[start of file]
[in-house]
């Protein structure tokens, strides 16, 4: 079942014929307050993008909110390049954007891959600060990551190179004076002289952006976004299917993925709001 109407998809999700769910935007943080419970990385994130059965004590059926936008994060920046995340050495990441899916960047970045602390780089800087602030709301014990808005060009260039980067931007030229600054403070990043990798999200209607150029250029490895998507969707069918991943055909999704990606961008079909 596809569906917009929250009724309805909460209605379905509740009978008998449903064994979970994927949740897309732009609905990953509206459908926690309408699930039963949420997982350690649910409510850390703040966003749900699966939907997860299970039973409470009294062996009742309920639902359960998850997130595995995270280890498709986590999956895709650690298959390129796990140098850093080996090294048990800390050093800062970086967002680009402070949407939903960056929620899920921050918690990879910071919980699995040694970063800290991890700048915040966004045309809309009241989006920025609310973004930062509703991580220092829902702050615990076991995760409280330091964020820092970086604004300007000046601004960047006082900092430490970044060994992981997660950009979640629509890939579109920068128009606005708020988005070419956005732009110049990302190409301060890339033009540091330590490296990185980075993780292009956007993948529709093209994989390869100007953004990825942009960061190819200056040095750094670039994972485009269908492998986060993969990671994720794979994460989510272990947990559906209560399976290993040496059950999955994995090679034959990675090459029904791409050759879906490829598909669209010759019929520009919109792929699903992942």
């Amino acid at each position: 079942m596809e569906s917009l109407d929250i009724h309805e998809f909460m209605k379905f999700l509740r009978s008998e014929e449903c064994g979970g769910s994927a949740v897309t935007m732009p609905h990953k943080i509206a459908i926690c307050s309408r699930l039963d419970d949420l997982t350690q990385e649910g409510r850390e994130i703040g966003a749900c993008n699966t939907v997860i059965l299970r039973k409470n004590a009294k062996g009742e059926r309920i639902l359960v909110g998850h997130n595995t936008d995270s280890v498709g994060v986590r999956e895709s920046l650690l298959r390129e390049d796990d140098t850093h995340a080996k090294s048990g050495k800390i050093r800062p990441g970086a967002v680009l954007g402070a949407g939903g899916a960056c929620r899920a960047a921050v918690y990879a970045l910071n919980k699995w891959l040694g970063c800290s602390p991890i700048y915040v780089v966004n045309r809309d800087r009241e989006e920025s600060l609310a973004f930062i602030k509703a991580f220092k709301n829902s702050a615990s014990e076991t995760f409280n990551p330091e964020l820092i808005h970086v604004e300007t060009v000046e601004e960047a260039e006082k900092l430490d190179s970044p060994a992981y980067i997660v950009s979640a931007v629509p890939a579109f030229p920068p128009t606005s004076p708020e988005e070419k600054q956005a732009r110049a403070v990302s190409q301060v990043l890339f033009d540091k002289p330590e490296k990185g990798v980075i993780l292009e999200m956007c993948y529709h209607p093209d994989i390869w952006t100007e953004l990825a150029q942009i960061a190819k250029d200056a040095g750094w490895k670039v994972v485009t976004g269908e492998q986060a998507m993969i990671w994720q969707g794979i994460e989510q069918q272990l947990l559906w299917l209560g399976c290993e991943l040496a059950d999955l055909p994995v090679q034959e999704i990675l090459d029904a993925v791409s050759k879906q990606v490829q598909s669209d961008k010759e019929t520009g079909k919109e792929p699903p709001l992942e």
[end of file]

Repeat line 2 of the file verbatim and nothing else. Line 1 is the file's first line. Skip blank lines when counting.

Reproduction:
């Protein structure tokens, strides 16, 4: 079942014929307050993008909110390049954007891959600060990551190179004076002289952006976004299917993925709001 109407998809999700769910935007943080419970990385994130059965004590059926936008994060920046995340050495990441899916960047970045602390780089800087602030709301014990808005060009260039980067931007030229600054403070990043990798999200209607150029250029490895998507969707069918991943055909999704990606961008079909 596809569906917009929250009724309805909460209605379905509740009978008998449903064994979970994927949740897309732009609905990953509206459908926690309408699930039963949420997982350690649910409510850390703040966003749900699966939907997860299970039973409470009294062996009742309920639902359960998850997130595995995270280890498709986590999956895709650690298959390129796990140098850093080996090294048990800390050093800062970086967002680009402070949407939903960056929620899920921050918690990879910071919980699995040694970063800290991890700048915040966004045309809309009241989006920025609310973004930062509703991580220092829902702050615990076991995760409280330091964020820092970086604004300007000046601004960047006082900092430490970044060994992981997660950009979640629509890939579109920068128009606005708020988005070419956005732009110049990302190409301060890339033009540091330590490296990185980075993780292009956007993948529709093209994989390869100007953004990825942009960061190819200056040095750094670039994972485009269908492998986060993969990671994720794979994460989510272990947990559906209560399976290993040496059950999955994995090679034959990675090459029904791409050759879906490829598909669209010759019929520009919109792929699903992942």